BUILDING A CARING AND INCLUSIVE HOME FOR ALL
Record number of preschools dedicate 1.5 million hours towards community service projects amidst COVID-19
Over 53,000 children from 950 preschools collectively dedicated 1.5 million hours of community service projects this year, as part of the President’s Challenge ‘Start Small Dream Big’ (SSDB) movement, initiated by the Early Childhood Development Agency (ECDA). This is the highest rate of participation since the movement started in 2015 with 150 preschools and 8,000 children.
2 The theme for this year, ‘A Caring and Inclusive Home for All’, inspired our pre-schoolers to contribute to society in their own small ways, with guidance from their teachers, as well as support from the parents and community partners. This is the sixth edition of the SSDB movement, aimed at building an early childhood community that inculcates positive values in children, such as kindness and compassion for others.
3 Despite this being a challenging year, many preschools have stepped forward to support this meaningful community effort under the President’s Challenge. Many projects this year geared towards showing appreciation to healthcare personnel, migrant workers and frontliners in society. Children made thoughtful thank you notes and care packs to express their gratitude to these ‘everyday heroes’. For example, YWCA Child Development Centre (Outram) compiled a video conveying their children’s messages of appreciation and encouragement to the healthcare workers at Singapore General Hospital. The children also prepared mask cases and handmade posters, which their teachers delivered to the healthcare staff on the children’s behalf.
4 As a show of appreciation to migrant workers affected by COVID-19 for their contributions to Singapore, children from Greenland Childcare @ Punggol collected and packed dried food supplies. The preschool reached out to SG Accident Help Centre (SGAHC), a non-profit organisation, to help them with the delivery of the donations. The children also created art pieces inspired by Southeast Asian artists and sold them to parents via Zoom during the virtual charity event organised to raise funds for migrant workers.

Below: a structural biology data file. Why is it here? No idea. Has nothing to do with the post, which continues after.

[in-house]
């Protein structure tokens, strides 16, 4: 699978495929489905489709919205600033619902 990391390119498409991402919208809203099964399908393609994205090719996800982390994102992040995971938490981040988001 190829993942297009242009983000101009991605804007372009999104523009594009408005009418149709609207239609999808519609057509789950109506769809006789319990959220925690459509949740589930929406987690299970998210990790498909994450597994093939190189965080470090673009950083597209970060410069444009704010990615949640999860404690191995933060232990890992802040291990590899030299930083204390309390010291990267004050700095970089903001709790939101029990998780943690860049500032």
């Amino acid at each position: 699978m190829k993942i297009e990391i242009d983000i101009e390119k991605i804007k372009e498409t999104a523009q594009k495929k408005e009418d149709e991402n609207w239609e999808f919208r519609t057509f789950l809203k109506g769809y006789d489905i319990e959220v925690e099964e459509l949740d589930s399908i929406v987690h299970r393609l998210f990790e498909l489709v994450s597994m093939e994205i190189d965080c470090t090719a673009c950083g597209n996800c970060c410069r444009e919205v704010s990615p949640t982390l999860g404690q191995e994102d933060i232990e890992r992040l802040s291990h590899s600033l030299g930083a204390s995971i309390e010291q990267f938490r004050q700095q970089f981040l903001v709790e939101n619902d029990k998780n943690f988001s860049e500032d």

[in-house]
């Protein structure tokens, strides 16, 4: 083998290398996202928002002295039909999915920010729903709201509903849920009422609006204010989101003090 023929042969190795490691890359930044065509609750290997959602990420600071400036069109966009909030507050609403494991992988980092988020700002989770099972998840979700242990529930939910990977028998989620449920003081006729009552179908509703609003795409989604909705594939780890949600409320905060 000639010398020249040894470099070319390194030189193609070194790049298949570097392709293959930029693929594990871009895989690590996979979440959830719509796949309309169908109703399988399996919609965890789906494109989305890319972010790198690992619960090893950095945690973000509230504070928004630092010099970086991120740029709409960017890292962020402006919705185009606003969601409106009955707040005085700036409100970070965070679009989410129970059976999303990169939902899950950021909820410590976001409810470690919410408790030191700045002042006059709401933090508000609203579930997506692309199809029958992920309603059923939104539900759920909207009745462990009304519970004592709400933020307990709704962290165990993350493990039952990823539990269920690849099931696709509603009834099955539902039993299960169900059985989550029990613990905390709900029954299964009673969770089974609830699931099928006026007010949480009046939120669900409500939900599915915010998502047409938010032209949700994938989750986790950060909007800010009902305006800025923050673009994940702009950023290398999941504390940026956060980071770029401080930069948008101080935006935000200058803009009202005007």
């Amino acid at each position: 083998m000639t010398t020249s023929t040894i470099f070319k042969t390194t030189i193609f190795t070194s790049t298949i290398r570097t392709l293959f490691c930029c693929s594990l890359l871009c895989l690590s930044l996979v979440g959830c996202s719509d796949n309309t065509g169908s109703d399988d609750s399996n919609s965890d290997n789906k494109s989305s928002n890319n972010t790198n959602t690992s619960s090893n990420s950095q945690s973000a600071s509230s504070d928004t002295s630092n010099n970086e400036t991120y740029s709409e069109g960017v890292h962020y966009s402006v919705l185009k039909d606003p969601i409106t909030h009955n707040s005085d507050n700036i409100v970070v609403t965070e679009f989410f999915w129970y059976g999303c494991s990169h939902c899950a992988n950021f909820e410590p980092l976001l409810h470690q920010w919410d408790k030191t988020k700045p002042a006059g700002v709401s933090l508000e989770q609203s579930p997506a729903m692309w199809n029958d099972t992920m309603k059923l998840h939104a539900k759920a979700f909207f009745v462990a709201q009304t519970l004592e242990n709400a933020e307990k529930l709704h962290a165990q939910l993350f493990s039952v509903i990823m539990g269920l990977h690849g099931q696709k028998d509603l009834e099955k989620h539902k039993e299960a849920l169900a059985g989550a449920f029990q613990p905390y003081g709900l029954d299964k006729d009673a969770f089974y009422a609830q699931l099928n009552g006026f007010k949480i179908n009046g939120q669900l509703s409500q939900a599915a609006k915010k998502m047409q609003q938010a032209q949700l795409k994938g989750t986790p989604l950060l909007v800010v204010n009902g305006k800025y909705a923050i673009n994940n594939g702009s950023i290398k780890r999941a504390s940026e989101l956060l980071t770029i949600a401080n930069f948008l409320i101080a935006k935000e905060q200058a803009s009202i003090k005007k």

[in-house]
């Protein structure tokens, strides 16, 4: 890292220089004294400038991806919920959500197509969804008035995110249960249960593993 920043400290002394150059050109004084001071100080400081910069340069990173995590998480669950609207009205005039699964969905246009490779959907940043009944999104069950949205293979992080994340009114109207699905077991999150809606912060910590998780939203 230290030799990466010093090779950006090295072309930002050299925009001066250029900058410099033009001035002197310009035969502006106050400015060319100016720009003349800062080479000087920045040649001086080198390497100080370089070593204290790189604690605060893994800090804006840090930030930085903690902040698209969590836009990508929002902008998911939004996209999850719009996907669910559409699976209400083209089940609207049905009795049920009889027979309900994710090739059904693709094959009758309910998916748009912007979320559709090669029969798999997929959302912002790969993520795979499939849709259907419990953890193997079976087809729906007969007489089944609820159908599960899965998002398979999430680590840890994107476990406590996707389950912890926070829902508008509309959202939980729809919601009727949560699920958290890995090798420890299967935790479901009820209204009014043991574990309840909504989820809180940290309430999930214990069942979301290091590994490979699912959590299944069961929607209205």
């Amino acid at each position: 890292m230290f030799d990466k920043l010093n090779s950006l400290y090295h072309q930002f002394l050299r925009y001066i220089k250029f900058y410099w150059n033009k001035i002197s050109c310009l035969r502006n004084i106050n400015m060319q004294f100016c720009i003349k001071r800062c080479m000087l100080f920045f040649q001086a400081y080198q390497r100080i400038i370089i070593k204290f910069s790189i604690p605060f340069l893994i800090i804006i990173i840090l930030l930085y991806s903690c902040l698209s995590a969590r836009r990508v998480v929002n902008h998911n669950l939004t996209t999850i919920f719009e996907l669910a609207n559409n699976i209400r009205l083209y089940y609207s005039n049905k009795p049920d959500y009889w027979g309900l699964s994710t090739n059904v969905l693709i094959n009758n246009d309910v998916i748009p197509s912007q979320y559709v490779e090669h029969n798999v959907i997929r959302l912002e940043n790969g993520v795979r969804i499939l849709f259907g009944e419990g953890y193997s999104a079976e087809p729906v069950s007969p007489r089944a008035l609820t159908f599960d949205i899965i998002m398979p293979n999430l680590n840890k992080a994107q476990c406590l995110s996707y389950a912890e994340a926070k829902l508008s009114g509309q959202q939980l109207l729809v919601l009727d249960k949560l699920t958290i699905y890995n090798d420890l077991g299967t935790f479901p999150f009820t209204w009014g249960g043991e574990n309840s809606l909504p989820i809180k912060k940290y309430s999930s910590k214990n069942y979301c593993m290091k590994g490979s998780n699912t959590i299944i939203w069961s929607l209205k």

5 Projects that encourage inter-generational bonding and caring for the seniors are also a cause that many participating preschools chose to support. Due to safe-distancing measures, physical visits to the eldercare facilities or senior activity centres were not allowed, but the preschools came up with creative and innovative ways to engage our seniors. For example, the children at Little Greenhouse @ Jurong West 502, prepared board games using recycled materials and filmed their own instructional videos to teach the seniors how to play the board games. They collaborated with the Agency for Integrated Care (AIC) and Community Chest, and connected with the seniors from St. Andrew’s Nursing Home (Taman Jurong) and All Saints Home (Jurong East), via virtual sessions to keep them company. Mr Tan Kwang Cheak, AIC’s Chief Executive Officer, said “We are pleased to play a part in this project to connect the preschools with our partners in the Community Care sector. It is heartening to know that the virtual intergenerational visits and instructional videos have helped bridge safe-distancing measures to connect children with seniors. These engagements have brought joy to the seniors and allowed the children to get to know the seniors better.”
6 Lending her support to the ‘Start Small Dream Big’ movement, President Halimah Yacob said, “I would like to thank our children for showing care and compassion, especially for those who are less fortunate. Let’s continue to work together to make Singapore a more caring and inclusive home for all.”
7 The public can read stories contributed by participating centres on the children’s ‘Start Small Dream Big’ projects at www.startsmalldreambig.sg. More information
on ‘Start Small Dream Big’ can be found at www.ecda.gov.sg/growatbeanstalk.
EARLY CHILDHOOD DEVELOPMENT